A blue donkey, red elephant, yellow porcupine and a green globe gathered together to share their party’s plans for the future of the U.S. Wednesday.
The Center for Peace and Conflict Studies invited representatives from the Democratic, Republican, Libertarian and Green parties to participate in a panel — Justice 2016: Parties, Platforms, and Presidential Candidates — to discuss big topics in American politics.
The panel focused on questions relating to the environment, social issues and the criminal justice system. Each representative answered different questions for each issue.
Anthony Amstutz, coordinator for Delaware County’s Green Party, told the attendees that his party’s platform is pushing a "green, new deal."
He believes this deal would create an environmentally-friendly economy that would create millions of new jobs and reduce pollution.
“It’s big; it’s very gutsy, but we do feel like it’s absolutely necessary because it’s the biggest problem of our times," Amstutz said.
The Democratic representative — Sue Errington, a member of Indiana’s House of Representatives — responded, and she said that she believes her party and the Green party had a lot in common.
“I don’t think that the Democratic Party and the Green Party are all that far apart on the issue of environmental justice," she said.
Rich Turvey, the libertarian candidate for U.S. Congress, said he believed industrial hemp would give farmers a chance to grow a product that is environmentally friendly. He also said producing hemp would also decrease the country’s dependence on plastics.
Will Statom, chairman of the Delaware County Republican Party, said he believed there needed to be a balance between the environment and jobs.
“I don’t like pollution; I worked in factories – it's not pleasant," Statom said. "But I made a living, and I was able to provide, and I think there is a happy medium between environmental freedom, environmental practically and being able to lead a decent life."
Social justice issues
At the start, both the Libertarian and Republican representatives were asked about guns in America.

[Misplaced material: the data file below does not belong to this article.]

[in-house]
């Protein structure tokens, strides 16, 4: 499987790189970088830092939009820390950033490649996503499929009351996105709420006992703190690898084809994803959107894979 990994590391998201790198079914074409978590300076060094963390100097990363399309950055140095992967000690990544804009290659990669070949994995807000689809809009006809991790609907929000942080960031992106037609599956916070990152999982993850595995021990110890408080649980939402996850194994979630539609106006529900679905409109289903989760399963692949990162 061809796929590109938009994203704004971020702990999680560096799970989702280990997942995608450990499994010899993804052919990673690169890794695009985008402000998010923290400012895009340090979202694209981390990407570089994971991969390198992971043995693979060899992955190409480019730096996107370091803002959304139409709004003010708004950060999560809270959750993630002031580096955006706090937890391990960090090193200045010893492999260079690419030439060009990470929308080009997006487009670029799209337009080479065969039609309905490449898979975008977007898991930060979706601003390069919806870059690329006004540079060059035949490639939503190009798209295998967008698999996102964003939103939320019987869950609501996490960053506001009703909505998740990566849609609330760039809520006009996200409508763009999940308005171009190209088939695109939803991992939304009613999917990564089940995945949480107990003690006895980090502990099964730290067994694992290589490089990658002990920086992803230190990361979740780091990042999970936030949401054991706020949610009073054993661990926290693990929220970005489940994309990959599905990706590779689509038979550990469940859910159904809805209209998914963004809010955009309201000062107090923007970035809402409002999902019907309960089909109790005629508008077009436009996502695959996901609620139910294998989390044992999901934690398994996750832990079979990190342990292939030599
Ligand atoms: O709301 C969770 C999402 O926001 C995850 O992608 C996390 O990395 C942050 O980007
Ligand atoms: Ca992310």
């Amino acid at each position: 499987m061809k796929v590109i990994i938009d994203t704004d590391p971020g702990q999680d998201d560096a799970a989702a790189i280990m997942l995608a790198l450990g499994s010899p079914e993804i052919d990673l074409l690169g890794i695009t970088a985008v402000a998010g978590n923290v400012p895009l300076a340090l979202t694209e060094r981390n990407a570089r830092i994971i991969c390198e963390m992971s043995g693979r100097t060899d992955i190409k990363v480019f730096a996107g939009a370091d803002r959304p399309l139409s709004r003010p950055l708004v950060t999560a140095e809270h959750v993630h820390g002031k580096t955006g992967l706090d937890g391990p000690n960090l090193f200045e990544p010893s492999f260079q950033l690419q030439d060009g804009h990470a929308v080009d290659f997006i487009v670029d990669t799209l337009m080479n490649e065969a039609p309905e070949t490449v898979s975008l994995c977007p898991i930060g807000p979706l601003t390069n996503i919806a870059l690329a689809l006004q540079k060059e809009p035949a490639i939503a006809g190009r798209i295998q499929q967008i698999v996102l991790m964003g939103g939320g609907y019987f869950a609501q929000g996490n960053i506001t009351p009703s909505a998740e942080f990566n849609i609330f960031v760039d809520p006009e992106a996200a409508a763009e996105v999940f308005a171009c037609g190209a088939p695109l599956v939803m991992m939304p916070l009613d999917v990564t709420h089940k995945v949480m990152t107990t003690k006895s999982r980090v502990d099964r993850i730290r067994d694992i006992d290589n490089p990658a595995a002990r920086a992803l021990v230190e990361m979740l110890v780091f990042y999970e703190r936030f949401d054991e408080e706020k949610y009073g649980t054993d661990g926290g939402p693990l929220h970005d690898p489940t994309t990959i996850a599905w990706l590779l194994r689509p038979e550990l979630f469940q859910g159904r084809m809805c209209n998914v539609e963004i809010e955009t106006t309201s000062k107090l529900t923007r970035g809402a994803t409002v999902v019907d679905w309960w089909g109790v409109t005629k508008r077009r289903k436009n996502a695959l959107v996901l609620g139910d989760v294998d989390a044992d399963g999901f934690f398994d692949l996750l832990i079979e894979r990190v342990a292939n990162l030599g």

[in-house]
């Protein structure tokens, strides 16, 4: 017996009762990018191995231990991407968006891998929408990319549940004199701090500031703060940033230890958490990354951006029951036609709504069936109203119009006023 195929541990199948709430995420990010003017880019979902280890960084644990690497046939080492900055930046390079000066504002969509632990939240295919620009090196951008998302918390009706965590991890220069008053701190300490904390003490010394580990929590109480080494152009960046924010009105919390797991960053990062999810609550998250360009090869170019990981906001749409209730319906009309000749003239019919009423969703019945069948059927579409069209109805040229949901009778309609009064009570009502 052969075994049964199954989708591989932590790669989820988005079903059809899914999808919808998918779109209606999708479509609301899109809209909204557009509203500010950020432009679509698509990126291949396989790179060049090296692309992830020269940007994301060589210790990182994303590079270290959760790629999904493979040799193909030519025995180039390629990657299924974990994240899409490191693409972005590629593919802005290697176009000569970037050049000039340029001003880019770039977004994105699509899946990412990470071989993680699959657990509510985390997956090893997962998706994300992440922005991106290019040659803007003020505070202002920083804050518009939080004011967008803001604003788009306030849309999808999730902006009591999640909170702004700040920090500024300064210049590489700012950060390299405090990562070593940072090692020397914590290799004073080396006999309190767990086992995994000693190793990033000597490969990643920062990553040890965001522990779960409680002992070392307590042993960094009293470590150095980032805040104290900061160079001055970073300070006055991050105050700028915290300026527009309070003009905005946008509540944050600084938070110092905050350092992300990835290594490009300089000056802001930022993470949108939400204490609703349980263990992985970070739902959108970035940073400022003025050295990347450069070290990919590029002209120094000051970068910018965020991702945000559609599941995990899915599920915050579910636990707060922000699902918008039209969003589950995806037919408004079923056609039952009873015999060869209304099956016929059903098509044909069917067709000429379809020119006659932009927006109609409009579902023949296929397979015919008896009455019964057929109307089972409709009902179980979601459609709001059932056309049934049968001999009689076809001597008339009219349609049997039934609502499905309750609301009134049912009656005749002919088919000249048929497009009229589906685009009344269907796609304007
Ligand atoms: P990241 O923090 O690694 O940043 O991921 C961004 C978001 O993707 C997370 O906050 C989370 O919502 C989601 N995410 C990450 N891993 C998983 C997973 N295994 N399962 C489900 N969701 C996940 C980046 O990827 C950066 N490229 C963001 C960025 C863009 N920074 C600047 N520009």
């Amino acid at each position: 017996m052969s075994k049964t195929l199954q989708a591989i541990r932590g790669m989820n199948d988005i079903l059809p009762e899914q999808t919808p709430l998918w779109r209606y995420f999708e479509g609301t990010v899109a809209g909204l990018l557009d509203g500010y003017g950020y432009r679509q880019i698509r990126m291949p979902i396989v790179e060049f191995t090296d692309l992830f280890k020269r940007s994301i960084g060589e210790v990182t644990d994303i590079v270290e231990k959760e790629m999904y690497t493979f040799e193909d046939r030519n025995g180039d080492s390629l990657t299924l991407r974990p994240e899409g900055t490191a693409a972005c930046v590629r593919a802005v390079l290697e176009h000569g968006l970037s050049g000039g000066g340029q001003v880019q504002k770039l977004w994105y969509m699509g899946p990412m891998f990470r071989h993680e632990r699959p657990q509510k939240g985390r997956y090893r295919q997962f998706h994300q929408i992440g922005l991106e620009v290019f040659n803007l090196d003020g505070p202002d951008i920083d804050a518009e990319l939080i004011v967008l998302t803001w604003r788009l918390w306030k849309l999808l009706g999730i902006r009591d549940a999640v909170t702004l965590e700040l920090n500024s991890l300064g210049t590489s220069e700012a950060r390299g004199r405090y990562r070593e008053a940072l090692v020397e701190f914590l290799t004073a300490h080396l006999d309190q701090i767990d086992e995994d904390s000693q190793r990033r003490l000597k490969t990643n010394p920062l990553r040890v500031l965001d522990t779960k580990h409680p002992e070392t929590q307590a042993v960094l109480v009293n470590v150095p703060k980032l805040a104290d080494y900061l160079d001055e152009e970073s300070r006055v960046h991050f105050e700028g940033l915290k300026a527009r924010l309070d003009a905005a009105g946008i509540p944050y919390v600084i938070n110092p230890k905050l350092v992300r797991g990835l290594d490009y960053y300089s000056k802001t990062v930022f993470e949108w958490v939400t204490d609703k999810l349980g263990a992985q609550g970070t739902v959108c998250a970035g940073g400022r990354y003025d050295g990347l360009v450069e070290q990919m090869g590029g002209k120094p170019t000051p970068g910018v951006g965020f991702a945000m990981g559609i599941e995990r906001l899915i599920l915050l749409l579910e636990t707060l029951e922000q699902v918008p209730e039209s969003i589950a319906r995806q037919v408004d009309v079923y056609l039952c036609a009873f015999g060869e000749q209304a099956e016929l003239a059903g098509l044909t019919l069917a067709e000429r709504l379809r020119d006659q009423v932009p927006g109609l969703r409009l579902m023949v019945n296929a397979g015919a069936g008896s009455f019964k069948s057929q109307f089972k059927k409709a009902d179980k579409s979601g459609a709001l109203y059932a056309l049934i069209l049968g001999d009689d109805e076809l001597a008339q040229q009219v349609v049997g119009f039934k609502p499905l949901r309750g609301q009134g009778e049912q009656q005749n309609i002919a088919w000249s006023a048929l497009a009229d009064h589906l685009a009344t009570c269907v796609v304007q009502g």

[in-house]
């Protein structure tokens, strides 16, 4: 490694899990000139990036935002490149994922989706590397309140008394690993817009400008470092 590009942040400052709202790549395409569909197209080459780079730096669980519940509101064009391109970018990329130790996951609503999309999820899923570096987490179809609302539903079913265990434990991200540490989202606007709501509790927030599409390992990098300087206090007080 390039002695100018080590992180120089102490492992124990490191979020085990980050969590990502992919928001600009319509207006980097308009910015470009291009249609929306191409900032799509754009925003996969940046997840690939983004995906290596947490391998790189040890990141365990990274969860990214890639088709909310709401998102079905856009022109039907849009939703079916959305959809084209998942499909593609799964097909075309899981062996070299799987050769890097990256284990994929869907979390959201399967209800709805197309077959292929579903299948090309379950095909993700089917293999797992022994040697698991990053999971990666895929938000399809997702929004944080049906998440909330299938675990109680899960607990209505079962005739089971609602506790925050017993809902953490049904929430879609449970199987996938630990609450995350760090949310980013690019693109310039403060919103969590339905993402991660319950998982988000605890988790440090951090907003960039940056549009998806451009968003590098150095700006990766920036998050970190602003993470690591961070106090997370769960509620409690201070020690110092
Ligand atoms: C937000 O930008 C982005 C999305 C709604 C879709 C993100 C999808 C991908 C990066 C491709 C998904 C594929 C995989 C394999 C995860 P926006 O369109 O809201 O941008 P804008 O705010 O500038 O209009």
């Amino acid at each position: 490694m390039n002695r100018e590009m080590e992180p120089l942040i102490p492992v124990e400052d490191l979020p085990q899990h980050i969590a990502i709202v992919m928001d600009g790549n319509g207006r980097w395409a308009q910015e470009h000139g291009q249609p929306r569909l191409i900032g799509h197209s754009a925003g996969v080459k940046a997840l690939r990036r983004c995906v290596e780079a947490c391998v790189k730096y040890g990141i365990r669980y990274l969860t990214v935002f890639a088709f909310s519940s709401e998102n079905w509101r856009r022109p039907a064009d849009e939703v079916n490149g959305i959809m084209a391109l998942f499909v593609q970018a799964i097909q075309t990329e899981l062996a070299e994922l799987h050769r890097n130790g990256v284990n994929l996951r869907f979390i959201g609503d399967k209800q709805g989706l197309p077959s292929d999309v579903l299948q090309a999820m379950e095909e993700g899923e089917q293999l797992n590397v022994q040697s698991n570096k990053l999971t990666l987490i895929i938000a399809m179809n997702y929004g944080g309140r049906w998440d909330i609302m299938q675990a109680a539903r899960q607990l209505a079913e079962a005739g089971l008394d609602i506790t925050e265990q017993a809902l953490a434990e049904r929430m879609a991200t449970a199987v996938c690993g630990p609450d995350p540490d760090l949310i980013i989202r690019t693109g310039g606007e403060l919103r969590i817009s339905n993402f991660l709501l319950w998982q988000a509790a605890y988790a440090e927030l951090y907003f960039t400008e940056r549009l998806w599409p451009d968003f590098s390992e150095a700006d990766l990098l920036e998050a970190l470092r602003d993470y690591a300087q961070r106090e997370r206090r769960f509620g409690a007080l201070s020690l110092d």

Turvey said he wanted the government out of "the lives and bedrooms" of U.S. citizens, and that his party is fighting to keep decisions on gun ownership out of the federal government and "true to the Constitution.”
Turvey also joined Statom said they believe the press created the term semi-automatic, military-grade weaponry.
“[The term] is one that’s been manufactured by the press and people who are anti-gun,” Turvey said.
The Democratic representative was asked how her party plans to address illegal immigration.
Errington told the audience that her party is working on a way to get “a path to legalization for people who are already here.” She went on to say that the democratic candidate wants to make sure the country’s borders are secure.
“[Hillary Clinton] has wanted to make sure that our borders are secure but does not believe that building a fence is going to do that," Errington said.
The Green Party’s representative talked about rights of indigenous peoples in the country. Amstutz spoke about the Green Party’s presidential candidate's history of activism, specifically referring to involvement at Standing Rock Indian reservation’s protest against an oil pipeline.
“An attack on that land there is an attack on their religion and their outlook” Amstutz said.
Criminal justice reform
At the start, Errington said she believes a solution for this issue is to invest in the community because it would be cheaper than putting people in prison for lower level offenses.
“We have put an emphasis in the past of locking them up,” Errington said. “We have more people locked up in our prisons than any other country.”
The Green Party’s representative told the audience that his party’s stance is to decriminalize the use and possession of marijuana.
“We see that as a racist policy that tends to focus specifically on a certain social class and certain ethnic minority.” Amstutz said.
The Republican at the panel, Statom, agreed that the country couldn’t afford to put all drug users in prison, but he said that he does, however, think the country can afford to “stop the flow of drugs through immigration [reform].”
Finally, Turvey said that one way to cut down on the number of people in prions across the country was to repeal laws that punish “victimless crimes,” like gambling, prostitution and drug use.
The audience at the panel consisted of Ball State students, faculty and Muncie locals, and the reaction at the end of the panel was positive.
Sabrina Kilgore, a freshman speech-language pathology major, said she was glad the panel was civil, and she appreciated the respect they had for each other.
“If only our presidential debates were held this way,” Kilgore said.
Melanie Turner, a Ball State undergraduate academic adviser, enjoyed the panel but would have liked to hear each of the questions go to each candidate.
“I already know how I’m going to vote, but I was interested in confirming what the other platforms were,” Turner said.
But Kristen Baker, a junior accounting major and secretary of the Ball State Republicans, said she thought the panel had worth, especially because third party candidates were included.
“Ball State has done a wonderful job of having different debates between their college groups and bringing in panelists," she said. "It's a really great way to get informed."